Pietà for Vittoria Colonna by Michelangelo Buonarroti

Michelangelo Buonarroti

Pietà for Vittoria Colonna, c.1538–44, Black chalk on paper, 28.9 cm x 18.9 cm, Isabella Stewart Gardner Museum, Boston, inv. 1.2.o.16, Isabella Stewart Gardner Museum, Boston, MA, USA / Bridgeman Images

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‘Blessed Are You Who Believed!’

Commentary by

This carefully finished drawing of the Pietà was made by an ageing Michelangelo in 1538 as a gift for Vittoria Colonna. A deeply religious spirit, this widow of an imperial general was the only woman in the artist’s exclusive circle of intimate friends. She was more than a friend to him: she was a spiritual sister on his journey upward, much like Beatrice was to Dante in The Divine Comedy. This background is not irrelevant to the drawing itself, for it is the celebration of a spiritual bond between a man, Jesus, and a woman, his mother.

The Pietà as an artistic subject spotlights the Virgin, usually alone, at the moment when she receives the lifeless body of her son, just taken down from the cross.

Here, the body of Christ is exposed in frontal view, his arms slung over his mother’s thighs and further supported by two angels. Inscribed on the vertical beam of the cross, words rise above Mary as if recording her thoughts. They are a quotation, now cropped, from Canto 29 of Dante’s Divine Comedy: Non vi si pensa quanto sangue costa (‘there they don’t think of how much blood it costs’).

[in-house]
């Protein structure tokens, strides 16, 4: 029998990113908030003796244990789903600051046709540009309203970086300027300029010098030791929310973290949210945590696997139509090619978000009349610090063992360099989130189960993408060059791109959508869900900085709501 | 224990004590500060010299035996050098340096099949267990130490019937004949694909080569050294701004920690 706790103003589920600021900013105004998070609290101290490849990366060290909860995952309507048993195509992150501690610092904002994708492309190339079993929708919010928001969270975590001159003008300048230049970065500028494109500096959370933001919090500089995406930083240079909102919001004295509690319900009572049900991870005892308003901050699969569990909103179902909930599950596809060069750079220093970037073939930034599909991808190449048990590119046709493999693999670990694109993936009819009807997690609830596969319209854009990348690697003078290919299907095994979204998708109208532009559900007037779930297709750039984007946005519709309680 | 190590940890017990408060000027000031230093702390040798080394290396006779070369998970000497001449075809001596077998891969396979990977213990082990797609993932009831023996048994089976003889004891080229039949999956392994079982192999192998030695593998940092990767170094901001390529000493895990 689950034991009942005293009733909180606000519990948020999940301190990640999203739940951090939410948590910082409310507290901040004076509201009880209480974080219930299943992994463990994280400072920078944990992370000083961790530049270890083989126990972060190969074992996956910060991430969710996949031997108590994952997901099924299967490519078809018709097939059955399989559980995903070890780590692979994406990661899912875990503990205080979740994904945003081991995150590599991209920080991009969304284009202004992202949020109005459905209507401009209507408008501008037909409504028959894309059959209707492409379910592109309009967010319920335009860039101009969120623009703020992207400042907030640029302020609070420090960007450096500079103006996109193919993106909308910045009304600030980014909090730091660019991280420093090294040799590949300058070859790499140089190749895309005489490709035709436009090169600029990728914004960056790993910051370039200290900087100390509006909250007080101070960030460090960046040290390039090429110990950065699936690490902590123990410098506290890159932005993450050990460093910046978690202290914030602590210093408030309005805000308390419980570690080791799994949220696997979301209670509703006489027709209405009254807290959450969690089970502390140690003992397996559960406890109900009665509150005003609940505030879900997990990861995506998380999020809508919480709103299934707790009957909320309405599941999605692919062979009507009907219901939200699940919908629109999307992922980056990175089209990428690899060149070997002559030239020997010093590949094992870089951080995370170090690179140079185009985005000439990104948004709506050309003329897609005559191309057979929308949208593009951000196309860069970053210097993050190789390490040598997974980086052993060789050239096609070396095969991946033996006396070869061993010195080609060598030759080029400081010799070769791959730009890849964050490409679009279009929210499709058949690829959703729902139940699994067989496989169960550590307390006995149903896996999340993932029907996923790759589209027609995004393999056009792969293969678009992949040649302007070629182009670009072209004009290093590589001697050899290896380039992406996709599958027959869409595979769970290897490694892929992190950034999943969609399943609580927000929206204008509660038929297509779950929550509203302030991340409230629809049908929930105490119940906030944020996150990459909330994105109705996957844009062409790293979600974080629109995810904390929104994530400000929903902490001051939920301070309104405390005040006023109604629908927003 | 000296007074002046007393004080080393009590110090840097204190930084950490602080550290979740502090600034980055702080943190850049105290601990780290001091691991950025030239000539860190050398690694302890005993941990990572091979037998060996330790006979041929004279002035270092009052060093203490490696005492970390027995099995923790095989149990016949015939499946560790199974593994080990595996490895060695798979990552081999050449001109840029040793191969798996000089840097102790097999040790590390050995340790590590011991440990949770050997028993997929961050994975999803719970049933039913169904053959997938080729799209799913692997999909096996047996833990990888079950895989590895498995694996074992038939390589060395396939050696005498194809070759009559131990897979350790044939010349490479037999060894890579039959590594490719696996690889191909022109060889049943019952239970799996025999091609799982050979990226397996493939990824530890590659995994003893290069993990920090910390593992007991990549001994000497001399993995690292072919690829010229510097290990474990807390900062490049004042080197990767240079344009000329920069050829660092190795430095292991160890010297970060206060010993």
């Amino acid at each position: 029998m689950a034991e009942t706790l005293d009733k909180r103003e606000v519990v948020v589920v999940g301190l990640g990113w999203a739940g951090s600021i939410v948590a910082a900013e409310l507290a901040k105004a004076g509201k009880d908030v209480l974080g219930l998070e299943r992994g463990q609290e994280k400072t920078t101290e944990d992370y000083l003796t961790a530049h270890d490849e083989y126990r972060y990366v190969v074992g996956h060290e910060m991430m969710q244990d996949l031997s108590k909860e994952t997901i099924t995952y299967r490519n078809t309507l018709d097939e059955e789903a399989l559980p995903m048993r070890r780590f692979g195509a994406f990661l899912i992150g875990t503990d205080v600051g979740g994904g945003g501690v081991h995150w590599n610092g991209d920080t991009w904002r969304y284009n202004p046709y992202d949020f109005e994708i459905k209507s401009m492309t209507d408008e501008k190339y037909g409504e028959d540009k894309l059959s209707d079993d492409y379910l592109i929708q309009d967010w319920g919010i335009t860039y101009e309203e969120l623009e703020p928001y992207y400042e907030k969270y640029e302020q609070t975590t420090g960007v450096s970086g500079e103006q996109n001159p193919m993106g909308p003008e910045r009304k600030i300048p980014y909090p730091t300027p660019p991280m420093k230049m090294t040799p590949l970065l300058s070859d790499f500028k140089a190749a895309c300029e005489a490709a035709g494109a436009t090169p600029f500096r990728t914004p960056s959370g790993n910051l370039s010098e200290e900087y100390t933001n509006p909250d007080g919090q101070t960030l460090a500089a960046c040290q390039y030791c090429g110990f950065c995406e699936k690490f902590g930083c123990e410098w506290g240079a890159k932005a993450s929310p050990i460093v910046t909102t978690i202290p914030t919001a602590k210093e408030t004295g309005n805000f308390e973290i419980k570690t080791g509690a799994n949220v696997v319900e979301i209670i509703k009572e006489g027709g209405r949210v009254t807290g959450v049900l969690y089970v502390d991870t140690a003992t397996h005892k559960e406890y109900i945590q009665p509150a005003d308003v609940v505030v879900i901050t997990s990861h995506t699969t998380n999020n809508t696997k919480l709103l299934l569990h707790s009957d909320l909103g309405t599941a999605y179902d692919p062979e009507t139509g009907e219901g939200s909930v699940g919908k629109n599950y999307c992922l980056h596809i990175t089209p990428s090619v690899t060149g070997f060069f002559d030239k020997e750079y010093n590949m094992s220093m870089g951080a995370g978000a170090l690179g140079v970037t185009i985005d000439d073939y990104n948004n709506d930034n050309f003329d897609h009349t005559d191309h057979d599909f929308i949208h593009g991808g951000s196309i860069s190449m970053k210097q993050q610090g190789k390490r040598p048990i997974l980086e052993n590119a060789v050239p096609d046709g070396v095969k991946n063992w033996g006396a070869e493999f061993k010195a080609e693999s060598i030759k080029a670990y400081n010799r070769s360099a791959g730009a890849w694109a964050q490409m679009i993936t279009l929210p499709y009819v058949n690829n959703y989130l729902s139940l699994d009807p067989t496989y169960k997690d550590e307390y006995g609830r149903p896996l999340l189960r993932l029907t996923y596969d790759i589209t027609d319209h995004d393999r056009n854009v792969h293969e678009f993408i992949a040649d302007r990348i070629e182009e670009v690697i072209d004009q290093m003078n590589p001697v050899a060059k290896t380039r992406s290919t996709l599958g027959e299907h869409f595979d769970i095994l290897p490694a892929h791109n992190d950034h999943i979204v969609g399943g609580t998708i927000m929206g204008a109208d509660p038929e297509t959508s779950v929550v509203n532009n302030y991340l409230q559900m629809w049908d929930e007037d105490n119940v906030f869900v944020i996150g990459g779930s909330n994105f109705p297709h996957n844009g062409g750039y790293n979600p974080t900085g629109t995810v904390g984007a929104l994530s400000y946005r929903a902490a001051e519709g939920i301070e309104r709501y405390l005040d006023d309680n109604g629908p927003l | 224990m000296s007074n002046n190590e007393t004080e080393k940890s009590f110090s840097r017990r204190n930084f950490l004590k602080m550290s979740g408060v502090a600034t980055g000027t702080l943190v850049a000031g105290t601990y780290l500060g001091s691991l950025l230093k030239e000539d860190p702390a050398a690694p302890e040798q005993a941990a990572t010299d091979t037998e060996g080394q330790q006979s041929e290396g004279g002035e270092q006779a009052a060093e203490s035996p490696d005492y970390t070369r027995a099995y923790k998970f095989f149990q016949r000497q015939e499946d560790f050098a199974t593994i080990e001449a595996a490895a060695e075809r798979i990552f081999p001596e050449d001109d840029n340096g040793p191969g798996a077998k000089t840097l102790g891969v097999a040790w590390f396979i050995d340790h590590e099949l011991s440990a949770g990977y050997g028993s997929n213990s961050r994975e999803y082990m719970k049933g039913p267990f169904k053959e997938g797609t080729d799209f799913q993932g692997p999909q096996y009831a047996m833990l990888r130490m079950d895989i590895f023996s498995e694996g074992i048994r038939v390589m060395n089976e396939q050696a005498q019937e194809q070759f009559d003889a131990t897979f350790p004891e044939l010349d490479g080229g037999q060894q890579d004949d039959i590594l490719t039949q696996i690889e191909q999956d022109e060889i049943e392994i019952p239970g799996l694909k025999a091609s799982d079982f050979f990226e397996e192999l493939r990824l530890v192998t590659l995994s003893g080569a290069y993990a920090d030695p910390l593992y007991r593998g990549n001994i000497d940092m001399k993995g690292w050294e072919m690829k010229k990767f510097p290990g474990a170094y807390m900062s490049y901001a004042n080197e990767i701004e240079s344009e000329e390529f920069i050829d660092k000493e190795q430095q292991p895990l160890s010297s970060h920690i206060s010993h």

What is immediately striking in this Pietà is the counterpoint between Mary’s body and her son’s: his head is bowed down, hers is raised up; his forearms are hanging, lifeless, hers are prayerfully raised to heaven; his hands are folded in, hers are wide open to give and receive. If Jesus’s body language speaks of his ongoing descent on Holy Saturday, Mary’s hopeful and ecstatic attitude seems borrowed from an Assumption.

This drawing dramatically emphasizes the contrast, and correlation, between Jesus’s death and Mary’s faith. She is represented not just as the sorrowful mother, but as the one the Early Church Fathers called the ‘New Eve’, the ‘helper fit for him’ (Genesis 2:18) who offered to his Passion the response of the ‘one faith’ and the ‘forbearance of love’.

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